Sheriff might have violated ethics code with letter, lawmakers say
LOWVILLE, New York (WWNY) - Lewis County lawmakers say Sheriff Mike Carpinelli may have violated a code of ethics when he penned a letter to a federal judge asking for leniency for a man charged in the January 6, 2021 riots in Washington, D.C.
It’s not what’s in the letter, but it’s what’s at the top of the letter that may become a problem. It’s the fact that Carpenelli wrote his letter on the sheriff’s department’s official letterhead that now has the county legislature wanting a review of his actions.
Carpinelli wrote to a federal judge hearing the case of William Tryon, a 71-year-old man from the Albany area and a friend of Carpinelli’s.
Carpinelli says he has known Tryon for years and that the two met in the Albany region during rallies for a group called Liberty Bell Alliance 76.
The Albany Times Union reports the group is a self-styled “modern day” militia, organized by Tryon.
Tryon pleaded guilty to his actions at the January 6 riot and protest in Washington, D.C.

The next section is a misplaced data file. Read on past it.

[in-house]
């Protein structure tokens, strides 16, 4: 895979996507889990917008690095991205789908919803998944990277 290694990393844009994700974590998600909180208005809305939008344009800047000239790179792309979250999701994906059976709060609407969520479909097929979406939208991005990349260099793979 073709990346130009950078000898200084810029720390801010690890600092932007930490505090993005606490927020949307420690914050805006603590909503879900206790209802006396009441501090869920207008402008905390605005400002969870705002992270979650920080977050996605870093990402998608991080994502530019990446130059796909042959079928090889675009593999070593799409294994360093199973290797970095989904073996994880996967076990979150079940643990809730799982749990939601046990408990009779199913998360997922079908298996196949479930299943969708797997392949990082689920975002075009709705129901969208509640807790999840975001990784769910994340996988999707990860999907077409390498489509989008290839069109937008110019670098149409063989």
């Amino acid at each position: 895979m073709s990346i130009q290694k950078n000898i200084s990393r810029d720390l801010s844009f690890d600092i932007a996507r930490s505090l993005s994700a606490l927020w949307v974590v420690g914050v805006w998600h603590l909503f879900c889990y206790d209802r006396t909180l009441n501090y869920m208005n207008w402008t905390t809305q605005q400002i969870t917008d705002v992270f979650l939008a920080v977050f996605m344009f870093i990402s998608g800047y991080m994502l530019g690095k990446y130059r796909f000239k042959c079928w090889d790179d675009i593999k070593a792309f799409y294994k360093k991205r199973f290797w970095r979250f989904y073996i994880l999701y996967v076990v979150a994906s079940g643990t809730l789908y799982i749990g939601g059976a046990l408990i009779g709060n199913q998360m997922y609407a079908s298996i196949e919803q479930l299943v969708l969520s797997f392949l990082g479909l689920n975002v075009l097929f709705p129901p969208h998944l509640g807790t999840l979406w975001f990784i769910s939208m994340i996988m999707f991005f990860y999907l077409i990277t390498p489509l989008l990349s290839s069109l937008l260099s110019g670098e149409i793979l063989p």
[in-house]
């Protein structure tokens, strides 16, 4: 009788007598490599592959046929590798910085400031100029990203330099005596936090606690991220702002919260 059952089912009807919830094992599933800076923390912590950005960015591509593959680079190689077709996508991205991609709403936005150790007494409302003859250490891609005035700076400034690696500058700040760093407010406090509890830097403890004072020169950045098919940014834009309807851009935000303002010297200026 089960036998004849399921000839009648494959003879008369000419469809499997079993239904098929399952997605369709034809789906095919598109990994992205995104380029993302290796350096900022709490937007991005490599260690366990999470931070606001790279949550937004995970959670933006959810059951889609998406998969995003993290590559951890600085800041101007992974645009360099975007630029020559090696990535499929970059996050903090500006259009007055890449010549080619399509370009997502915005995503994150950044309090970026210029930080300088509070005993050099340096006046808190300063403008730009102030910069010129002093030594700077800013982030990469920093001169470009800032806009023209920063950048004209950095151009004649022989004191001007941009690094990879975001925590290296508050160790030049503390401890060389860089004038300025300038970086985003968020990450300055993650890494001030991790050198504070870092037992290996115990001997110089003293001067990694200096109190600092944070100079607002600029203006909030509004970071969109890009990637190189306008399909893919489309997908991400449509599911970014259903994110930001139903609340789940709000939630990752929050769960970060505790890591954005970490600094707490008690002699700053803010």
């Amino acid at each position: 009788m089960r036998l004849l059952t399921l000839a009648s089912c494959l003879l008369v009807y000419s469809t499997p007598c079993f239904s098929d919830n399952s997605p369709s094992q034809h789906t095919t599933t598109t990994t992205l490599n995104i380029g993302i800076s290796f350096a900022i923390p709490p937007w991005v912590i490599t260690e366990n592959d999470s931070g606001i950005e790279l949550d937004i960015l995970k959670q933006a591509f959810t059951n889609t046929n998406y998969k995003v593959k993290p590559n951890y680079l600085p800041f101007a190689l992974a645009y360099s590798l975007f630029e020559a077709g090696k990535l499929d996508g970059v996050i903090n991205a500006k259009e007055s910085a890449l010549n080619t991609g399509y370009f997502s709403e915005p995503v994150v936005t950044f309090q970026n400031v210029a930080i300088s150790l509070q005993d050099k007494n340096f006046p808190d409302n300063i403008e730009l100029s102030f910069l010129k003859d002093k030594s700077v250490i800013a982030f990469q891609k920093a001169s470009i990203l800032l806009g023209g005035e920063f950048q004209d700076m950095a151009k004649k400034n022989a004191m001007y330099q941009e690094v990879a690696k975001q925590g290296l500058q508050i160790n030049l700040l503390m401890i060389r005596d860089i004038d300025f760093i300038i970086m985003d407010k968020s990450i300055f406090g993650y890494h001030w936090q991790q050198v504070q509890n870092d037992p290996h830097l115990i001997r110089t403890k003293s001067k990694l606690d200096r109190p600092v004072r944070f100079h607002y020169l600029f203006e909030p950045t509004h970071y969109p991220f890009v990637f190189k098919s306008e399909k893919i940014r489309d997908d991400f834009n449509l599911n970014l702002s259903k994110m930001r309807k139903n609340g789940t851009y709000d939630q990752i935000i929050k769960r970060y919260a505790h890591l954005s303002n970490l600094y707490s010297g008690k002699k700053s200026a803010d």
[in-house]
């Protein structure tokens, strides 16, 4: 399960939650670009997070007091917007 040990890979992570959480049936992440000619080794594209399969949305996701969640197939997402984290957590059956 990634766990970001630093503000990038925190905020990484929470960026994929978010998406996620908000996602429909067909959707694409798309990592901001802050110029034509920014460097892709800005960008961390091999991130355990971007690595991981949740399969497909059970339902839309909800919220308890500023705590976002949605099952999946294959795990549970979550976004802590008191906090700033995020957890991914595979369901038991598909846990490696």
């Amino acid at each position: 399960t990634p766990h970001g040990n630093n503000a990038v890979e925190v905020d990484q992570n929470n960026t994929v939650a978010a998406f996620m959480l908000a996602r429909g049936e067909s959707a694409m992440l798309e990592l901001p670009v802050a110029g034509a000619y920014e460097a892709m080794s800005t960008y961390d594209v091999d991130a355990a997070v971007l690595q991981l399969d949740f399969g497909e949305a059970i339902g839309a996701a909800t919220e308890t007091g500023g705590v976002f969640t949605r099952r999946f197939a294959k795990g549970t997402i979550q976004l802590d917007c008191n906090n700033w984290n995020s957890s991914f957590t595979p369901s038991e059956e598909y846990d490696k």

According to the Albany Times Union, Tryon asked officers at the Capitol for permission to enter, was told no, and tried to enter anyway, resulting in him being pepper sprayed.
Carpinelli’s letter says, in part, “I know Bill is remorseful for his actions on January 6th at the Capitol. I do believe and standby Bill’s good character and love of his family. This is why I will put my title and reputation alongside my friend, William Tryon.”
But, it wasn’t what was in the letter that drew the attention to the Lewis County Board of Legislators. It was what it was printed on - an official government letterhead.
“That’s my official title. The Sheriff of Lewis County. I wouldn’t put anything else but a letterhead from my department,” said Carpinelli.
But the Board of Legislators says that’s in violation of the sheriff’s department’s own policy regarding correspondence and letterheads, which reads, “Members and employees of the Sheriff’s Department shall not use official Department letterheads for personal or unofficial correspondence.”
Lawmakers are referring the issue to the Lewis County Ethics Board for further review and Lewis County Attorney Joan McNichol wants an opinion from the United States Office of Special Council.
We reached out to Sheriff Carpinelli following the county’s statement, but we haven’t heard back yet.
Despite the letter, Tryon was sentenced to 50 days in jail, which CBS notes is almost twice the sentence prosecutors recommended.
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